One of the presentations at SHRM14 I was most anxious to attend was titled "How Social Media Has Transformed Talent Acquisition." The presenter was Will Staney, Head of Global Recruiting (Head Talent Warrior) for Glassdoor. I met Will several years ago when he participated in a podcast series I produced for Onward Search. This is a very sharp guy, and he did not disappoint the SRO crowd in Orlando.
Prior to Glassdoor Will held recruiting leadership roles at SuccessFactors, SAP and VMware where he established himself as a thought leader in utilizing next generation online recruiting strategies - SEO, mobile, employment brand, social media and data analytics.
Welcome to a special Talent Acquisition Channel Podcast on TotalPicture Radio with Peter Clayton Reporting.
As Will wrote, (see the link in the sidebar) "What used to be a world consumed by job boards, applications, automation and job hunters is now a place of social recruiting - one where referrals, analytics and integrated recruiting rule. Candidate expectations have shifted drastically, too. Today, 47% of workers were born after 1980. And by 2025, more than 75% of workers will be of the "social media generation" and will have grown up with real-time social communication as the norm. Instagram, Twitter, Pinterest, Facebook, Skype, YouTube and other apps, social networks and websites have reinvented the way that job seekers search for and apply to jobs."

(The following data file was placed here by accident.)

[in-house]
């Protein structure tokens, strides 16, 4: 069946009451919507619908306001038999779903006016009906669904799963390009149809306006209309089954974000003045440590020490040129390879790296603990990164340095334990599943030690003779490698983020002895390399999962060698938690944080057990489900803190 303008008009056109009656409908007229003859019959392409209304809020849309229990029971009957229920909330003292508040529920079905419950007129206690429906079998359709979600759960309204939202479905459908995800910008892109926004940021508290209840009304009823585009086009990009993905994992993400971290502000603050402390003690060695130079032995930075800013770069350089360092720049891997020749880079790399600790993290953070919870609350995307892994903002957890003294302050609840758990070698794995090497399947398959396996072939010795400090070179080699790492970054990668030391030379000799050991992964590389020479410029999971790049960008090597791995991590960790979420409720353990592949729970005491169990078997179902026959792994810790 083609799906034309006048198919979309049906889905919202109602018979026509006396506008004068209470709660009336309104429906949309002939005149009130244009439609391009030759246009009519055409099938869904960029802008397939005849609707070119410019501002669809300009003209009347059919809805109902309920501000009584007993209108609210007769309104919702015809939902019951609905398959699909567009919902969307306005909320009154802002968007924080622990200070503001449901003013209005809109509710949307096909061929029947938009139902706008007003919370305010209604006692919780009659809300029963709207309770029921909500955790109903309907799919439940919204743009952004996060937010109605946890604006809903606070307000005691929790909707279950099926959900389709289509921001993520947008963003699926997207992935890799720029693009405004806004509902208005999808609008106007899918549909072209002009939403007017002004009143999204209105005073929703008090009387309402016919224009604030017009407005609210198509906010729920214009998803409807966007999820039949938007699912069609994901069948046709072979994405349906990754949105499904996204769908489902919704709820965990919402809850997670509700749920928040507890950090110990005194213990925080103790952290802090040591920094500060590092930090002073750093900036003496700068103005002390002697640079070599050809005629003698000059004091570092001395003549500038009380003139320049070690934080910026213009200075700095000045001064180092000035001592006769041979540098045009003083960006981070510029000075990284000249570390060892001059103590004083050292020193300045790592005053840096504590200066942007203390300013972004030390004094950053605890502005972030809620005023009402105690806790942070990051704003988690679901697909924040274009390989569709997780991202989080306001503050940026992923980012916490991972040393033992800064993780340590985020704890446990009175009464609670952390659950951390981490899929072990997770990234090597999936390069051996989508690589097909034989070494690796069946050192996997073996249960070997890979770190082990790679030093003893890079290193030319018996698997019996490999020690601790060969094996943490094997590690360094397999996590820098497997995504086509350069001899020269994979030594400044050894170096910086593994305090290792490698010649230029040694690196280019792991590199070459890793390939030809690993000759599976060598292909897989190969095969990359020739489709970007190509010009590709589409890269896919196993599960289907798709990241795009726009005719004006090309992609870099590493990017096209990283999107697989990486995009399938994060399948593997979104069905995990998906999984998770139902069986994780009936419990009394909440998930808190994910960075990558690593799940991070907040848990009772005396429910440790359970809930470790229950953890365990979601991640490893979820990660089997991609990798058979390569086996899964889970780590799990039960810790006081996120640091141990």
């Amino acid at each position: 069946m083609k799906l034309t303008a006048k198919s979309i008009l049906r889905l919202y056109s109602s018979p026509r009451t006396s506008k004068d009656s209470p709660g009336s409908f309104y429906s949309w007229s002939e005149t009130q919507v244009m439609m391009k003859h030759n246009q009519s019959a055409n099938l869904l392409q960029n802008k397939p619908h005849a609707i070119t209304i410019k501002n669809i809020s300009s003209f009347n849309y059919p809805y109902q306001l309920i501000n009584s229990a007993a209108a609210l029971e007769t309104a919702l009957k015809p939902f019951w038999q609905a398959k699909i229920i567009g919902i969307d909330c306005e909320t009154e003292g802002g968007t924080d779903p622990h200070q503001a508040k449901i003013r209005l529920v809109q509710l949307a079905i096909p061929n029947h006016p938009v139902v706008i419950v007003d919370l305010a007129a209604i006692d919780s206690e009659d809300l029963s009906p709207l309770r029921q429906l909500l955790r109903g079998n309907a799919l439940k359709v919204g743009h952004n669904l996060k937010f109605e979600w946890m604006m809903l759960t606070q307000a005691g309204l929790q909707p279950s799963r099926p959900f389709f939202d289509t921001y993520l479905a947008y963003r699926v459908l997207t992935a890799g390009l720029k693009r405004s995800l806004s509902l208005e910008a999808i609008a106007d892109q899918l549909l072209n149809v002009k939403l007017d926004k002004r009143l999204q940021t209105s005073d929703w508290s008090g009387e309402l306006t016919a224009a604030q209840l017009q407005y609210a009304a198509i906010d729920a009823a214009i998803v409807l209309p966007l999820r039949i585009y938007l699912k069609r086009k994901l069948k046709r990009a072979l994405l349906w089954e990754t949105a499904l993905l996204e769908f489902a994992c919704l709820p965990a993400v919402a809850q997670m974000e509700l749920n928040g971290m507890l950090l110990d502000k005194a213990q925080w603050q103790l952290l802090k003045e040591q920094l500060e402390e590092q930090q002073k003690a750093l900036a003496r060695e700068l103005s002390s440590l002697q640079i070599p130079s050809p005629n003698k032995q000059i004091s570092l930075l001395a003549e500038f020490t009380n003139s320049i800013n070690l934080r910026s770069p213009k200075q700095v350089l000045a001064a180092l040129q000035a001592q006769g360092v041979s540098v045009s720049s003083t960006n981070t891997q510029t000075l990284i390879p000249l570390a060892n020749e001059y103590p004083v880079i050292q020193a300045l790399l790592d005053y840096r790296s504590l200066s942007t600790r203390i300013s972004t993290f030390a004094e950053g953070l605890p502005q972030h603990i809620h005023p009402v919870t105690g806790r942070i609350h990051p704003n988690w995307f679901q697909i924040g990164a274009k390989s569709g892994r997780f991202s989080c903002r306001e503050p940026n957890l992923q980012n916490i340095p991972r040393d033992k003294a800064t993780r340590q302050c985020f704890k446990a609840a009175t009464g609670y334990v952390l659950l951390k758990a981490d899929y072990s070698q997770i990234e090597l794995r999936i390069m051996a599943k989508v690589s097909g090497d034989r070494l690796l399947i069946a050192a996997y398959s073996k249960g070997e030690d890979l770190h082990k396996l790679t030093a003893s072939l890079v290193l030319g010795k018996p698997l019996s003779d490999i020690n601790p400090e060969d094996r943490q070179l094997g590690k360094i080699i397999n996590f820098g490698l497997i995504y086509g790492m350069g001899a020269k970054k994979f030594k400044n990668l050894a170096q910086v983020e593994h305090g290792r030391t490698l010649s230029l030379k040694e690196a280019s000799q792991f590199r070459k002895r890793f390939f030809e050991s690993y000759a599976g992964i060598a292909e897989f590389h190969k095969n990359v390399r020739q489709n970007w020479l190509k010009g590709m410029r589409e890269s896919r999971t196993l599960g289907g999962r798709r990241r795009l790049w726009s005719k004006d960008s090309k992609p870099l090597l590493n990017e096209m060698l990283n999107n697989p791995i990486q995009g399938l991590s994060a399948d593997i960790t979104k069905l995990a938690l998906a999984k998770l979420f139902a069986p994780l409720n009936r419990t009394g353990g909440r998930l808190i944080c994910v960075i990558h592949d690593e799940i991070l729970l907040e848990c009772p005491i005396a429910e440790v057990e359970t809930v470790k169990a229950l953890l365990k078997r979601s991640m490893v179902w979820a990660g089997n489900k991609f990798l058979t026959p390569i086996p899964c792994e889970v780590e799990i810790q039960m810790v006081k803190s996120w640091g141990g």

The Candidate's Experience: The Journey from Moral Anecdote to Business Evidence
Attention recruiters, HR practitioners, hiring managers, and business leaders: Who you consider a "candidate" could be radically different from all of the actual candidates applying for your jobs. You know, the one's you ignore? Kick out of your ATS so you don't have to count? Yup, those folks. You might find out this is a very bad idea. Gerry Crispin will tell you why in today's podcast. And guess what? He has the data to back it up.